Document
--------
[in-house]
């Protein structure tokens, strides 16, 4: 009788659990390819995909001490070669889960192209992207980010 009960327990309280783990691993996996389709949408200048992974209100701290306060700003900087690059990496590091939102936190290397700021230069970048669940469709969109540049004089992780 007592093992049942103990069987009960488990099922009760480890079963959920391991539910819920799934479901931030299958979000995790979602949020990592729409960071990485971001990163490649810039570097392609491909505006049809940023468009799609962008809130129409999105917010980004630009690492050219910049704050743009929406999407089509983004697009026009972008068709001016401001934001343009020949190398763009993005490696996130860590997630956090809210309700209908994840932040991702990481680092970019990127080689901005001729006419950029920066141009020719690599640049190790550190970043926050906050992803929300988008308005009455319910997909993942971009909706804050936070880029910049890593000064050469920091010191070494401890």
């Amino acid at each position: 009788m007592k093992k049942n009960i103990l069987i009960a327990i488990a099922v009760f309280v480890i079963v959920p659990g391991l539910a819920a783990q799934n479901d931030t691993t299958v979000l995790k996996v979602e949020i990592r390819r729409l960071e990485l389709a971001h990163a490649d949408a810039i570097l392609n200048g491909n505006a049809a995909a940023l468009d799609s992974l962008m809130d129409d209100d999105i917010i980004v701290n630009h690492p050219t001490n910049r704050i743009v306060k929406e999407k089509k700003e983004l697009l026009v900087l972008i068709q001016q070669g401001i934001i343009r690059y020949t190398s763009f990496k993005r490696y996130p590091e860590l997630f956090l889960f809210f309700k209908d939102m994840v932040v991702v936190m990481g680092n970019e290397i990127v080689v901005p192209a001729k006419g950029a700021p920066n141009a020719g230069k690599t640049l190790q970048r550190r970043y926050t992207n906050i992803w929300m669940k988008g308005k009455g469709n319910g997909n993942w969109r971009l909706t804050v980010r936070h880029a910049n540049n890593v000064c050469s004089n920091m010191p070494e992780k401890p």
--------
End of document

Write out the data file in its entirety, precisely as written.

[in-house]
């Protein structure tokens, strides 16, 4: 009788659990390819995909001490070669889960192209992207980010 009960327990309280783990691993996996389709949408200048992974209100701290306060700003900087690059990496590091939102936190290397700021230069970048669940469709969109540049004089992780 007592093992049942103990069987009960488990099922009760480890079963959920391991539910819920799934479901931030299958979000995790979602949020990592729409960071990485971001990163490649810039570097392609491909505006049809940023468009799609962008809130129409999105917010980004630009690492050219910049704050743009929406999407089509983004697009026009972008068709001016401001934001343009020949190398763009993005490696996130860590997630956090809210309700209908994840932040991702990481680092970019990127080689901005001729006419950029920066141009020719690599640049190790550190970043926050906050992803929300988008308005009455319910997909993942971009909706804050936070880029910049890593000064050469920091010191070494401890």
């Amino acid at each position: 009788m007592k093992k049942n009960i103990l069987i009960a327990i488990a099922v009760f309280v480890i079963v959920p659990g391991l539910a819920a783990q799934n479901d931030t691993t299958v979000l995790k996996v979602e949020i990592r390819r729409l960071e990485l389709a971001h990163a490649d949408a810039i570097l392609n200048g491909n505006a049809a995909a940023l468009d799609s992974l962008m809130d129409d209100d999105i917010i980004v701290n630009h690492p050219t001490n910049r704050i743009v306060k929406e999407k089509k700003e983004l697009l026009v900087l972008i068709q001016q070669g401001i934001i343009r690059y020949t190398s763009f990496k993005r490696y996130p590091e860590l997630f956090l889960f809210f309700k209908d939102m994840v932040v991702v936190m990481g680092n970019e290397i990127v080689v901005p192209a001729k006419g950029a700021p920066n141009a020719g230069k690599t640049l190790q970048r550190r970043y926050t992207n906050i992803w929300m669940k988008g308005k009455g469709n319910g997909n993942w969109r971009l909706t804050v980010r936070h880029a910049n540049n890593v000064c050469s004089n920091m010191p070494e992780k401890p």